SThree: Experienced Recruitment Consultant

£20000 - £40000 per annum + OTE + Incentives + Benefits: SThree: Established f...

SThree: Trainee Recruitment Consultant

£20000 - £25000 per annum + OTE 40/45k + INCENTIVES + BENEFITS: SThree: The su...

Recruitment Genius: Collections Agent

£14000 - £16000 per annum: Recruitment Genius: This company was established in...

SThree: Trainee Recruitment Consultant

£20000 - £25000 per annum + OTE 40k: SThree: SThree are a global FTSE 250 busi...

Day In a Page

Isis profits from destruction of antiquities by selling relics to dealers - and then blowing up the buildings they come from to conceal the evidence of looting

How Isis profits from destruction of antiquities

Robert Fisk on the terrorist group's manipulation of the market to increase the price of artefacts
Labour leadership: Andy Burnham urges Jeremy Corbyn voters to think again in last-minute plea

'If we lose touch we’ll end up with two decades of the Tories'

In an exclusive interview, Andy Burnham urges Jeremy Corbyn voters to think again in last-minute plea
Tunisia fears its Arab Spring could be reversed as the new regime becomes as intolerant of dissent as its predecessor

The Arab Spring reversed

Tunisian protesters fear that a new law will whitewash corrupt businessmen and officials, but they are finding that the new regime is becoming as intolerant of dissent as its predecessor
King Arthur: Legendary figure was real and lived most of his life in Strathclyde, academic claims

Academic claims King Arthur was real - and reveals where he lived

Dr Andrew Breeze says the legendary figure did exist – but was a general, not a king
Who is Oliver Bonas and how has he captured middle-class hearts?

Who is Oliver Bonas?

It's the first high-street store to pay its staff the living wage, and it saw out the recession in style
Earth has 'lost more than half its trees' since humans first started cutting them down

Axe-wielding Man fells half the world’s trees – leaving us just 422 each

However, the number of trees may be eight times higher than previously thought
60 years of Scalextric: Model cars are now stuffed with as much tech as real ones

60 years of Scalextric

Model cars are now stuffed with as much tech as real ones
Theme parks continue to draw in thrill-seekers despite the risks - so why are we so addicted?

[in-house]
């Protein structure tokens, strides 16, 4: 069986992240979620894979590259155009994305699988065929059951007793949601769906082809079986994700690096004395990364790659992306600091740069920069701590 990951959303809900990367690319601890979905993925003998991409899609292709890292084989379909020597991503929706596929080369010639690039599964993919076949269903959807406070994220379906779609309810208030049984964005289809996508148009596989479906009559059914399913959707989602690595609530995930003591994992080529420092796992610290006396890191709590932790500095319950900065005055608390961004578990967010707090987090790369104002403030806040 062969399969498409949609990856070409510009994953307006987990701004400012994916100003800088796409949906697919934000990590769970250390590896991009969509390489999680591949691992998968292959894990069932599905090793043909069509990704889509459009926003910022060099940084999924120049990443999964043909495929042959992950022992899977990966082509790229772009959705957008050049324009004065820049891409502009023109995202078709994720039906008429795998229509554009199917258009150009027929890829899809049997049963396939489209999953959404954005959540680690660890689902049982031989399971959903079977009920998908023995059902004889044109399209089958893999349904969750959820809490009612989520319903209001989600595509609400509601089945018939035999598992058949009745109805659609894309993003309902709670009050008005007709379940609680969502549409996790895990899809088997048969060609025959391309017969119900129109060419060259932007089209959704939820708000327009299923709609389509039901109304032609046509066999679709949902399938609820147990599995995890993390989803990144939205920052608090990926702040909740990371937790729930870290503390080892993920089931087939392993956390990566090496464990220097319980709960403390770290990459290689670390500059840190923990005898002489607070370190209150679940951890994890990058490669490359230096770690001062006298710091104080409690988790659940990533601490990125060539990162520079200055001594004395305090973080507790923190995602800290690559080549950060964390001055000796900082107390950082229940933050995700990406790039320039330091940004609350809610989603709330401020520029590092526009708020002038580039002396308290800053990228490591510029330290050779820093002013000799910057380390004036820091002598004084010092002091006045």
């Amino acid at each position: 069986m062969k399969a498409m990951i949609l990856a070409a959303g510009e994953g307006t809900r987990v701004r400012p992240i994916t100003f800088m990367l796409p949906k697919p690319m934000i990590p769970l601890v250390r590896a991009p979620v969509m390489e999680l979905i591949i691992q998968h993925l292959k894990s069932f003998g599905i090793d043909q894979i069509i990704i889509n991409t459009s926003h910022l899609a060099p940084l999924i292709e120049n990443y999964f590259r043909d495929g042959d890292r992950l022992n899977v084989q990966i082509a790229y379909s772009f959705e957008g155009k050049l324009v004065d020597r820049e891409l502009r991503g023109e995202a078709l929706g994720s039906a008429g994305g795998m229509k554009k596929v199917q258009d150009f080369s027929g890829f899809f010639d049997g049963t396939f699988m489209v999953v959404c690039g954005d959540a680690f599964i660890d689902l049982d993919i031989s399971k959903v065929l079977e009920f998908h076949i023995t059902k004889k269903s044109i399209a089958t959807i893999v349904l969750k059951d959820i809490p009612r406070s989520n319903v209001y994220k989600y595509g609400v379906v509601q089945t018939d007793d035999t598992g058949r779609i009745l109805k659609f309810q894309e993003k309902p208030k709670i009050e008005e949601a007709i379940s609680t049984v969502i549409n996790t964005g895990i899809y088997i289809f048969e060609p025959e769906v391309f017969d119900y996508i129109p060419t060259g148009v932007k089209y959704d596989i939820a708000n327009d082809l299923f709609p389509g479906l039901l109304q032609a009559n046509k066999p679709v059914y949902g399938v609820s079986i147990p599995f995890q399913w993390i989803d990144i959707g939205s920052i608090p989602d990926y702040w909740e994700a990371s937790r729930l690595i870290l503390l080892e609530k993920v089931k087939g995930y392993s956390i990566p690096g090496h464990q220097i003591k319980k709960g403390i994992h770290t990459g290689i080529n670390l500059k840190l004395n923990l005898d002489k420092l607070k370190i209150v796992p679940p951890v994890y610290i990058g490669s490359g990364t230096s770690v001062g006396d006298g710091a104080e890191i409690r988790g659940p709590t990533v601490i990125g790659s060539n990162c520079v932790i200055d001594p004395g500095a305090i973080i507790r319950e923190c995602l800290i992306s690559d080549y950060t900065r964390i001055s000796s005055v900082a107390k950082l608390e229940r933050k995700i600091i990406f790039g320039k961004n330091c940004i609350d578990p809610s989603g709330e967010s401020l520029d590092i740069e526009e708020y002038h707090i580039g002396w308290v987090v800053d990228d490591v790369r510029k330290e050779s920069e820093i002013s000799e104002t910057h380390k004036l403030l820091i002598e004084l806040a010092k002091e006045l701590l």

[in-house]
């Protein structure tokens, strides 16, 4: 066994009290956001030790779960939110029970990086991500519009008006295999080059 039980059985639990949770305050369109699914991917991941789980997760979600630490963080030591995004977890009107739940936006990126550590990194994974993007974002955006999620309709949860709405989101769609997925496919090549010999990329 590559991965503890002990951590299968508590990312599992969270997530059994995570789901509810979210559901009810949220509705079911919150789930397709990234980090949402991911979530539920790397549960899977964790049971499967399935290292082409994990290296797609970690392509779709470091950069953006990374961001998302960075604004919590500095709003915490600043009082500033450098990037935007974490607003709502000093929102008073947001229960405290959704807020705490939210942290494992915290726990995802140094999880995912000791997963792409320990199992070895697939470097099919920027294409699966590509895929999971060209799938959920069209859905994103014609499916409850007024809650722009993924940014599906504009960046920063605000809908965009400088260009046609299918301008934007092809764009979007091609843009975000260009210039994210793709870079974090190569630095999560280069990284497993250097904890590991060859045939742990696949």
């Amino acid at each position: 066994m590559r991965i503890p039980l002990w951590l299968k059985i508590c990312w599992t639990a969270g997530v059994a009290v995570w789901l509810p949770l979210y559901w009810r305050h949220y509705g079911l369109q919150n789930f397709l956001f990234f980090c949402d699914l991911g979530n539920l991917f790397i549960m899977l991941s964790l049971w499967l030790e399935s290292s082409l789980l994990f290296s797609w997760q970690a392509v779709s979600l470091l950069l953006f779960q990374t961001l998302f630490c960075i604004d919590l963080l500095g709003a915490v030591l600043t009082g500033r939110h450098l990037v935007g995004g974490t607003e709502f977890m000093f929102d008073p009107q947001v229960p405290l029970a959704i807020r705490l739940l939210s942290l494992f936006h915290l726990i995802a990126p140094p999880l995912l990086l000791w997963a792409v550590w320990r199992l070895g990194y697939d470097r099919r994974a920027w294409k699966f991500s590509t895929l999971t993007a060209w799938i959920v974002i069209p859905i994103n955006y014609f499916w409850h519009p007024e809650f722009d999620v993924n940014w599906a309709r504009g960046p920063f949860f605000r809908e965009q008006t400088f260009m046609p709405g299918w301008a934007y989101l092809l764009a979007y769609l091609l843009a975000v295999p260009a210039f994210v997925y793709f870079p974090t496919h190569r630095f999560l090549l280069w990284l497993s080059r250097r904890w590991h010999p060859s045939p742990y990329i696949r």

Why are we addicted to theme parks?

Now that Banksy has unveiled his own dystopian version, Christopher Beanland considers the ups and downs of our endless quest for amusement
Tourism in Iran: The country will soon be opening up again after years of isolation

Iran is opening up again to tourists

After years of isolation, Iran is reopening its embassies abroad. Soon, there'll be the chance for the adventurous to holiday there
10 best PS4 games

10 best PS4 games

Can’t wait for the new round of blockbusters due out this autumn? We played through last year’s offering
Transfer window: Ten things we learnt

Ten things we learnt from the transfer window

Record-breaking spending shows FFP restraint no longer applies
Migrant crisis: UN official Philippe Douste-Blazy reveals the harrowing sights he encountered among refugees arriving on Lampedusa

‘Can we really just turn away?’

Dead bodies, men drowning, women miscarrying – a senior UN figure on the horrors he has witnessed among migrants arriving on Lampedusa, and urges politicians not to underestimate our caring nature
Nine of Syria and Iraq's 10 world heritage sites are in danger as Isis ravages centuries of history

Nine of Syria and Iraq's 10 world heritage sites are in danger...

... and not just because of Isis vandalism
Girl on a Plane: An exclusive extract of the novelisation inspired by the 1970 Palestinian fighters hijack

Girl on a Plane

An exclusive extract of the novelisation inspired by the 1970 Palestinian fighters hijack
Why Frederick Forsyth's spying days could spell disaster for today's journalists

Why Frederick Forsyth's spying days could spell disaster for today's journalists

The author of 'The Day of the Jackal' has revealed he spied for MI6 while a foreign correspondent